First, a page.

Beyond the most superficial gestures and rhetoric of respect, compassion and sensitivity, Martin doesn’t address the sorts of lives he envisions for LGBT Catholics. Should they be celibate? Not marry? Exactly how welcome does Martin think they should be? Absent these details, Martin risks promising merely the illusion of equal dignity. LGBT Catholics don’t just want the lip service of respect, they want actual equal treatment. Either Martin doesn’t know the difference or he’s unwilling to do more than dip his toe into the subject.

Of course, if the Catholic Church treated the LGBT community with even superficial respect, compassion and sensitivity, that would be a big step — and make a significant impact on the lives of LGBT Catholics whose family members have been taught by the church to hate them and who have been taught to hate themselves. But for the church to truly respect LGBT people and their rights would require upending the sex and gender hierarchy on which the Catholic Church is largely built, a hierarchy it seems to cling to even more fiercely the more it seems antiquated in the society around it.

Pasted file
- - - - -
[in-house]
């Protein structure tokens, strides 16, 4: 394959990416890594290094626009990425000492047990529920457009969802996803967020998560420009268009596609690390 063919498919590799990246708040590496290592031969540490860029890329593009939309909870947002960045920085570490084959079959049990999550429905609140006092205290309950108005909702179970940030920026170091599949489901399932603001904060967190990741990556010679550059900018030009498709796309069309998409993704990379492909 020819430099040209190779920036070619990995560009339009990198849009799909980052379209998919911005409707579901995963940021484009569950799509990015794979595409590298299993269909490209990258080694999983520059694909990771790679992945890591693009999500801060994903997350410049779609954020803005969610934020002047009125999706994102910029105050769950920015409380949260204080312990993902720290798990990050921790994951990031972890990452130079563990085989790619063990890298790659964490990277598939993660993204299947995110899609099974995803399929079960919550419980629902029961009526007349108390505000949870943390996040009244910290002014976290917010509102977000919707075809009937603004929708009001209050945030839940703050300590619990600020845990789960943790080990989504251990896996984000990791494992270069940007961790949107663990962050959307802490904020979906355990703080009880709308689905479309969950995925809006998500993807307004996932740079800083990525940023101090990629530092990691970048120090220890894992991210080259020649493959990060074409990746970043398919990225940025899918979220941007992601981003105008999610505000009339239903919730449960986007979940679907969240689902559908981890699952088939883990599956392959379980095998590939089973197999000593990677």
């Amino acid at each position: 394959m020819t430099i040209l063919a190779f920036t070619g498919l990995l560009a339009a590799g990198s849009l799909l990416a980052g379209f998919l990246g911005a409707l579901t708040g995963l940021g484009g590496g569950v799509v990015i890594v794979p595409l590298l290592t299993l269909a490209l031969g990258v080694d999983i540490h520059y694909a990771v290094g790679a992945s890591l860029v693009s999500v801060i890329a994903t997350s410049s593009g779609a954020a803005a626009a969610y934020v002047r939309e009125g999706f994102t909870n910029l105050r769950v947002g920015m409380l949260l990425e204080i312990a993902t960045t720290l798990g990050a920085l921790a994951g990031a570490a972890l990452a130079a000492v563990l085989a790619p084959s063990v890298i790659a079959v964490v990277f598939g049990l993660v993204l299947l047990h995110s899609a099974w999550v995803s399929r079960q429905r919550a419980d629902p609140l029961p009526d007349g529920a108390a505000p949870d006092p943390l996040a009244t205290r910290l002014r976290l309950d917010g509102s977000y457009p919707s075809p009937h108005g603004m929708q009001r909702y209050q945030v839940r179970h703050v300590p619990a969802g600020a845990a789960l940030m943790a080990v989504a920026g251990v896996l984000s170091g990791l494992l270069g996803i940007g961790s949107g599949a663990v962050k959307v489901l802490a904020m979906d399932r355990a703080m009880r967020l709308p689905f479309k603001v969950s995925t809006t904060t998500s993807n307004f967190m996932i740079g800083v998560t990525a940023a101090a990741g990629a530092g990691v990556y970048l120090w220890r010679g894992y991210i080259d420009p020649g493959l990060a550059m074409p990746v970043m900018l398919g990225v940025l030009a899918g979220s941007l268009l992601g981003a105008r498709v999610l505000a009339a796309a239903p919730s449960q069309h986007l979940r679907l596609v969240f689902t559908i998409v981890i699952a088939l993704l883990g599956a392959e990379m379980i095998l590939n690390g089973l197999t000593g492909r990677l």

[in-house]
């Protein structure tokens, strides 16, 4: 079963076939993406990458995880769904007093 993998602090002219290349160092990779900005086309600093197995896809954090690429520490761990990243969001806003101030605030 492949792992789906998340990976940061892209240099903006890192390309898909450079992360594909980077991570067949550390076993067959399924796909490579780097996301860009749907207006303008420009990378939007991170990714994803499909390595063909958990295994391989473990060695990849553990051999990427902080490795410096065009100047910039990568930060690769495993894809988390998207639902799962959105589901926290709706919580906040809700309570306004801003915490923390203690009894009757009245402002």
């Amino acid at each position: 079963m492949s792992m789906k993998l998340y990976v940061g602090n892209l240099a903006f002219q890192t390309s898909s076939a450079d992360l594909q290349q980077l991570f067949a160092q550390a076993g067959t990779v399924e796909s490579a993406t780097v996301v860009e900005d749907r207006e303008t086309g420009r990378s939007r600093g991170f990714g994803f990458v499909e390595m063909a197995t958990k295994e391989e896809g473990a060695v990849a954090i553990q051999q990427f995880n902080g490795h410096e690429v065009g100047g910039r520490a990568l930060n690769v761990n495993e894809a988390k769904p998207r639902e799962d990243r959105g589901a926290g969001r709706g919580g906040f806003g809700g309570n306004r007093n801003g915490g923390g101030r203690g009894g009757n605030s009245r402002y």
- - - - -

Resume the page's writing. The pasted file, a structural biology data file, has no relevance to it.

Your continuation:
Martin may realize this. He ends his book with a series of biblical passages for study and, finally, a prayer of his own creation — offered for the comfort of LGBT Catholics and those who love them. “So please, God, help me remember my own goodness, which lies in you,” Martin writes. Which inadvertently points to the futility of his quest — and suggests that in addressing the problems the institutional church has caused in their lives, LGBT people must bypass the church and look directly to God.

BUILDING A BRIDGE
How the Catholic Church and the LGBT Community Can Enter Into a Relationship of Respect, Compassion, and Sensitivity

By James Martin

HarperOne. 150 pp. $19.99